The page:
Can Your Employer Fire You for Having a Learning Disability?
Living with a learning disability doesn’t disqualify
you from finding jobs. You can work disabled, and in fact, you may
have strengths that make you an asset to a business or an organization. Acts
and regulations are in place to prevent employers from discriminating against
applicants and employees who have learning disabilities.
An employer who fires a worker or refuses to hire an applicant based on a learning disability could face serious legal consequences. The Americans with Disabilities ACT (ADA) was established to prevent businesses with more than 15 employees from discriminating against individuals with disabilities, including learning disabilities. The ADA also covers workers of labor organizations and employment agencies. Although an employer cannot fire you for having a learning disability, the company can fire you based on a fictitious application, the inability to complete job duties outlined in your work description, or if you’re a threat to yourself and others. If you’ve been wrongfully terminated, you could file a claim against your previous employer with the ADA or your state attorney general department.
Finding Suitable Employment
Many people want to work at their dream job, but sometimes they lack the qualifications to do so. Research positions you have the education and training to excel within. If you have a learning disability, it’s best to have evaluations done prior to going on the job hunt. These evaluations can be completed by a primary care physician, a physical therapist, a counselor, and other medical professionals. Finding the right type of job prevents you from wasting time applying for positions or promotions that aren’t suitable to perform while managing your learning disability.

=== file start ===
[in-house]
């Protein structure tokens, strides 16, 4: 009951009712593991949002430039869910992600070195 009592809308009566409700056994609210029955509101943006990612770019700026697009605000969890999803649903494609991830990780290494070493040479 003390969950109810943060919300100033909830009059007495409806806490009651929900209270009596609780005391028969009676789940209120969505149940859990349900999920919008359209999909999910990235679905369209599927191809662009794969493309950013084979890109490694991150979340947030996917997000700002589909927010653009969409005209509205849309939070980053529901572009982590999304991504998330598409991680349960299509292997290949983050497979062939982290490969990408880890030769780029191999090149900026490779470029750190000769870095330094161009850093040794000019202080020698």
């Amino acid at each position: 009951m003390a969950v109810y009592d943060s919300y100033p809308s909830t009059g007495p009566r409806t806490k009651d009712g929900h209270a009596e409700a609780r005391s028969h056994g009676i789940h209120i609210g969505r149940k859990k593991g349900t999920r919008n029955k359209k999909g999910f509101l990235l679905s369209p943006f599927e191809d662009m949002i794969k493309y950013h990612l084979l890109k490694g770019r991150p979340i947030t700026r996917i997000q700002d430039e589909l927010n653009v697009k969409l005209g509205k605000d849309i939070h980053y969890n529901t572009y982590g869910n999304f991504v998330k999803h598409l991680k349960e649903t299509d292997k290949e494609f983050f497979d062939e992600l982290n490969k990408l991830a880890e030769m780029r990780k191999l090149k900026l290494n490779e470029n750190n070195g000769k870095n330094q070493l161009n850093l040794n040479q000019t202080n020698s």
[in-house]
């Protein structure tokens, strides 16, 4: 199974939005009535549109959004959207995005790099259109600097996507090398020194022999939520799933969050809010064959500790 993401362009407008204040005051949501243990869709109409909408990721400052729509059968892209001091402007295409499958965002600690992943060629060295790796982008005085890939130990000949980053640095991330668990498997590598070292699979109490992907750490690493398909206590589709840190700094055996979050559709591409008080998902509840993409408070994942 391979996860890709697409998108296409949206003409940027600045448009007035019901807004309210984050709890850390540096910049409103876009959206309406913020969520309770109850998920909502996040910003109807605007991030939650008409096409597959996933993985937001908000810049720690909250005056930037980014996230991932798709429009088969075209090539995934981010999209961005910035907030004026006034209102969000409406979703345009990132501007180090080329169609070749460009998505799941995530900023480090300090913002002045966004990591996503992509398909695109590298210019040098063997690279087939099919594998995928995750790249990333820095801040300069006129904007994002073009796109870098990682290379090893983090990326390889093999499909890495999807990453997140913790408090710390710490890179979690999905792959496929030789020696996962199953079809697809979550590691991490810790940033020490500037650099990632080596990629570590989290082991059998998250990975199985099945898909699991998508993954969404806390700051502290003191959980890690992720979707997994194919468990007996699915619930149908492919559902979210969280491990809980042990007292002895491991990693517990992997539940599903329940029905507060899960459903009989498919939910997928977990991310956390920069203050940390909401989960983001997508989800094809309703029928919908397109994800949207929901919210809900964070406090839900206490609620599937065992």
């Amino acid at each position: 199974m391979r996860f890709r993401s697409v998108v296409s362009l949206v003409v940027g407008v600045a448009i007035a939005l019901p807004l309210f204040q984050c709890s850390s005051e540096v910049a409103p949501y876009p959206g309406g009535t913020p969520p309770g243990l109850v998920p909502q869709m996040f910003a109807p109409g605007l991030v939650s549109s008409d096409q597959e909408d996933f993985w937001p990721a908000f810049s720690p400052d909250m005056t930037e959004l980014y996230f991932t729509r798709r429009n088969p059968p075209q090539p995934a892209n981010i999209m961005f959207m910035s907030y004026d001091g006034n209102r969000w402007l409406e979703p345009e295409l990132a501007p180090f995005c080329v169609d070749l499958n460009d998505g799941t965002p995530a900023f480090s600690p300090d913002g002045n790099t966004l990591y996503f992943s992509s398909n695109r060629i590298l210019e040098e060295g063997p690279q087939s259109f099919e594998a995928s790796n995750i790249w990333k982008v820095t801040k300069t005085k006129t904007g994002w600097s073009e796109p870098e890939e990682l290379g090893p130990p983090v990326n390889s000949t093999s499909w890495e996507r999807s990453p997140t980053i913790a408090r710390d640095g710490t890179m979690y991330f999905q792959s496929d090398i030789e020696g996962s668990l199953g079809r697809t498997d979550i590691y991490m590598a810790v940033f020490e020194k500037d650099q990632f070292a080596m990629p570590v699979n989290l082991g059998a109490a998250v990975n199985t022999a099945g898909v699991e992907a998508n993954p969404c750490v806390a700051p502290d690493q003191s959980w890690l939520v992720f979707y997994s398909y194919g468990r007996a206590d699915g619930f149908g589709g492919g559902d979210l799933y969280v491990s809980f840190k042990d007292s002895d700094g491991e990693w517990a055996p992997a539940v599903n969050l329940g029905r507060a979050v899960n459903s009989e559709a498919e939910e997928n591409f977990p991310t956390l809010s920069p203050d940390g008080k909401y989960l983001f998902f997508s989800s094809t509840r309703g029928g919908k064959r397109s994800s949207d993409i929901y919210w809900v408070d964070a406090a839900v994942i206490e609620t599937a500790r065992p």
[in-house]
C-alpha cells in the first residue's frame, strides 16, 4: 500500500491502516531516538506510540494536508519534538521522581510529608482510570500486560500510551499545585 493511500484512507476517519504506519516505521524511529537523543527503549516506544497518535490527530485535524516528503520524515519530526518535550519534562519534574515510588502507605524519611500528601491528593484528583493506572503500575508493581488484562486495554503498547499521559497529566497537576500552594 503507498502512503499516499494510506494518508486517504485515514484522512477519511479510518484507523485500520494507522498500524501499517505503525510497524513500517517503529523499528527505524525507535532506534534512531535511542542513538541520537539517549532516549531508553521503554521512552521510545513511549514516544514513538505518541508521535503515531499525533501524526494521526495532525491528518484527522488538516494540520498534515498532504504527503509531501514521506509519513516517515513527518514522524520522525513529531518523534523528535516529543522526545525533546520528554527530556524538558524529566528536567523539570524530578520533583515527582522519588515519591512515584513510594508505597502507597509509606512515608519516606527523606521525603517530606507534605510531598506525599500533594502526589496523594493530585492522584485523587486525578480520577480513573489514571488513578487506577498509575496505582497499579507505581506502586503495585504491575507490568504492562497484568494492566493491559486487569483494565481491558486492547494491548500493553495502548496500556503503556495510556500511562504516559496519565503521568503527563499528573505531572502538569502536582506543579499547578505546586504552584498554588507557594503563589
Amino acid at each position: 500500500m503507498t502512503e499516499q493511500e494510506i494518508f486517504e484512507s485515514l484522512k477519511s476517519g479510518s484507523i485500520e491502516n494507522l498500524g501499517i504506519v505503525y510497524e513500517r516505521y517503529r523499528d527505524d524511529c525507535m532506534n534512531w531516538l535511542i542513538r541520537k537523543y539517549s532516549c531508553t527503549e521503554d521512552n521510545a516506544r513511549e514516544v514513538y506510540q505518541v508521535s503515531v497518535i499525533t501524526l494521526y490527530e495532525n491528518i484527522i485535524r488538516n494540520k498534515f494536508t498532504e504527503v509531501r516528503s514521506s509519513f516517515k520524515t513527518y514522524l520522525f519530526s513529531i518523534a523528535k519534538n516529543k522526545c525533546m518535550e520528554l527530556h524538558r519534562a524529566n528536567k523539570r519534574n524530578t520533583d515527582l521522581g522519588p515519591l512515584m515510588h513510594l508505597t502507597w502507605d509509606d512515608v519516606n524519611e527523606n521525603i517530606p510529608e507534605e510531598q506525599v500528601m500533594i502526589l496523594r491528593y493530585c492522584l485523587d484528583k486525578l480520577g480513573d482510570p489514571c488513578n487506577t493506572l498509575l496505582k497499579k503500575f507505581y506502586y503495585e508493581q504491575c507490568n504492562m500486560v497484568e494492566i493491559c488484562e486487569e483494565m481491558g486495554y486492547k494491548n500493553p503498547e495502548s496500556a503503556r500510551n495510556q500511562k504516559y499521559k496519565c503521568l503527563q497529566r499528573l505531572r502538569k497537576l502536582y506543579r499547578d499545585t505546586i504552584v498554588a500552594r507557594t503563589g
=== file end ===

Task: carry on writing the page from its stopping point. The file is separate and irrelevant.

Depending on the type of learning disability you have, an employer may need to adjust your workload and the office atmosphere to accommodate you and other employees. You can learn more about reasonable accommodations you may be eligible for by researching the ADA and any state or local regulations within your community.
Once you’ve found the position that’s best for you, develop a strategy to ensure your disability doesn’t prevent you from keeping up with the duties outlined in your job description. Try taking notes while a team leader or supervisor is giving out directions or suggestions. Employees with disabilities can also use a recording device to tape meetings and other important conversations that play a key role in their job performance. The objective is to do as much as possible to give yourself an advantage, based on your current abilities.
It’s important to find the right company to work for and ensure they don’t discriminate against those who are disabled. Jobs are readily available for people with learning disabilities, and you can begin your search by browsing the listings provided by disABLEDperson, Inc. If you have any questions about employment for individuals living with disabilities, please feel free to give us a call at 760-420-1269.